References Cited in the file of this patent UNITED STATES PATENTS 745,281 Hume Nov. 24, 1903 1,372,453 Radford Mar. 22, 1921 1,655,865 Hooper Jan. 10, 1928 1,983,123 Dodge Dec. 4, 1934 2,139,650 Anderson et a1. Dec. 13, 1938 FOREIGN PATENTS 674,029 Germany Apr. 3, 1939

Patent Citations
Cited PatentFiling datePublication dateApplicantTitle
US745281 *Sep 29, 1902Nov 24, 1903John T HumeWrench for threshing-machine cylinders.
US1372453 *Sep 3, 1919Mar 22, 1921Francis Radford WilliamReversible socket-wrench
US1655865 *Oct 5, 1926Jan 10, 1928Forest HooperQuick-acting wrench
US1983123 *Feb 12, 1931Dec 4, 1934Dodge Adiel YReversible reactance clutch
US2139650 *Aug 1, 1936Dec 13, 1938Keith Anderson JohnWrench
DE674029C *Aug 21, 1936Apr 3, 1939Elisabet Thienes Geb ZobelFreilaufknarre
Referenced by
Citing PatentFiling datePublication dateApplicantTitle
US2891434 *Apr 21, 1958Jun 23, 1959Andrew Lozensky CharlesRatchet wrench
US3019682 *Apr 8, 1960Feb 6, 1962Hare Terence GReversible ratchet type wrench
US3191466 *Oct 9, 1962Jun 29, 1965Kawashima KyozoRatchet spinner handle
US3299750 *Mar 22, 1965Jan 24, 1967Lowell Wrench CompanySocket wrench
US3532012 *Feb 17, 1969Oct 6, 1970Lowell Dean PryorChuck wrench
US3656376 *Mar 26, 1970Apr 18, 1972Rotoloc CorpFriction clutch device
US3969962 *May 27, 1975Jul 20, 1976C.M.T. Co.Friction drive wrench
US4934220 *Apr 3, 1989Jun 19, 1990Snap-On Tools CorporationSealed reversible ratchet wrench
US5620073 *Mar 5, 1996Apr 15, 1997Worktools, Inc.Rollerless slide switch selectable ratchet
US5765669 *Jan 26, 1996Jun 16, 1998Dwbh Ventures Ltd.Reversible, infinitely variable wedging element, force transfer device
US6079532 *Nov 25, 1998Jun 27, 2000Worktools, Inc.Slide switch selectable one way clutch
US6082512 *Apr 13, 1999Jul 4, 2000Worktools, Inc.Selectable one way stepless clutch
US6282993 *Jun 19, 2000Sep 4, 2001Tseng Shu-YingRatchet mechanism for a ratchet tool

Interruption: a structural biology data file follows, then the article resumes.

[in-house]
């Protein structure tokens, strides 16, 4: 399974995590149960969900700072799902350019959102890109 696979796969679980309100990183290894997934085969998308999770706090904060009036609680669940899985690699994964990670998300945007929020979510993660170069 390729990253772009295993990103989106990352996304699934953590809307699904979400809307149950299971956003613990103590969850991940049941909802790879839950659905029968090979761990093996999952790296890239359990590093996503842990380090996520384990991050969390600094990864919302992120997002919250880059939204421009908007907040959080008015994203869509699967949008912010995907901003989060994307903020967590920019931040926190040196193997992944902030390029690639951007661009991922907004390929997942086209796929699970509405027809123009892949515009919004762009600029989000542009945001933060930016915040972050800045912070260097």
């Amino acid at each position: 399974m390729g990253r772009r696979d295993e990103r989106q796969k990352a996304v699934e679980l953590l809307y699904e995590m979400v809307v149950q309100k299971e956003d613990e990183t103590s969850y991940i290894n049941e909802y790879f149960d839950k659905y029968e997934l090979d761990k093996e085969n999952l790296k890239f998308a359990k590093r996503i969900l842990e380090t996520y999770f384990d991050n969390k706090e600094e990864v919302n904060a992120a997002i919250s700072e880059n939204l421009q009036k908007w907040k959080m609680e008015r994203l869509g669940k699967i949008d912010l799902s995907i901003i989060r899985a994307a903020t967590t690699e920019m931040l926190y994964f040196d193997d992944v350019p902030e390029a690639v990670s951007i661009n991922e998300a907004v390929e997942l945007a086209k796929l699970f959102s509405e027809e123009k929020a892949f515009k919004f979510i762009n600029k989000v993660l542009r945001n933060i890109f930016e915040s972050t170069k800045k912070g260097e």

US6516691 *Feb 11, 2002Feb 11, 2003Hung Yin WeiRacheting tool with a tapered spring positioning member
US6612205 *Mar 19, 2002Sep 2, 2003Darwin JonesRatchet
US6769329May 21, 2002Aug 3, 2004Pilling Weck IncorporatedReleasable socket ratchet wrench
US6945141Apr 22, 2002Sep 20, 2005Bobby HuReversible ratchet type wrench
US6955104 *Jul 1, 2002Oct 18, 2005Bobby HuReversible ratcheting tool with a smaller head
US6971286Jul 22, 2003Dec 6, 2005Bobby HuRatcheting wrench with quick tightening/loosening functions and fine adjusting functions
US7017453Sep 3, 2002Mar 28, 2006Bobby HuReversible ratchet-type wrench
US7032478Jul 6, 2005Apr 25, 2006Bobby HuRatcheting wrench with quick tightening/loosening functions and fine adjusting functions
US7178429Dec 12, 2002Feb 20, 2007Yen-Wen LinEasy-to-assemble ratcheting tool
US7234372Aug 15, 2002Jun 26, 2007Bobby HuReversible ratcheting tool with a smaller head and improved driving torque
US20020166417 *Jul 1, 2002Nov 14, 2002Bobby HuReversible ratcheting tool with a smaller head
US20020194950 *Aug 15, 2002Dec 26, 2002Bobby HuReversible ratcheting tool with a smaller head and improved driving torque
US20030196522 *Apr 22, 2002Oct 23, 2003Bobby HuReversible ratchet type wrench
US20040055422 *Dec 12, 2002Mar 25, 2004Yen-Wen LinEasy-to-assemble ratcheting tool
US20040093995 *Jul 22, 2003May 20, 2004Bobby HuRatcheting wrench with quick tightening/loosening functions and fine adjusting functions
US20040139823 *Jan 5, 2004Jul 22, 2004Bobby HuBiasing arrangement for a pawl of a reversible ratchet-type wrench
US20050229751 *Jul 6, 2005Oct 20, 2005Bobby HuRatcheting wrench with quick tightening/loosening functions and fine adjusting functions
USRE43286Nov 21, 2002Apr 3, 2012Bobby HuRatchet wheel with asymmetric arcuate concave teeth or non-arcuate concave teeth ratcheting tools with such ratchet wheel and combination of such ratchet wheel and a pawl
U.S. Classification81/60, 81/59.1
International ClassificationB25B13/00, B25B13/46
Cooperative ClassificationB25B13/462
European ClassificationB25B13/46B1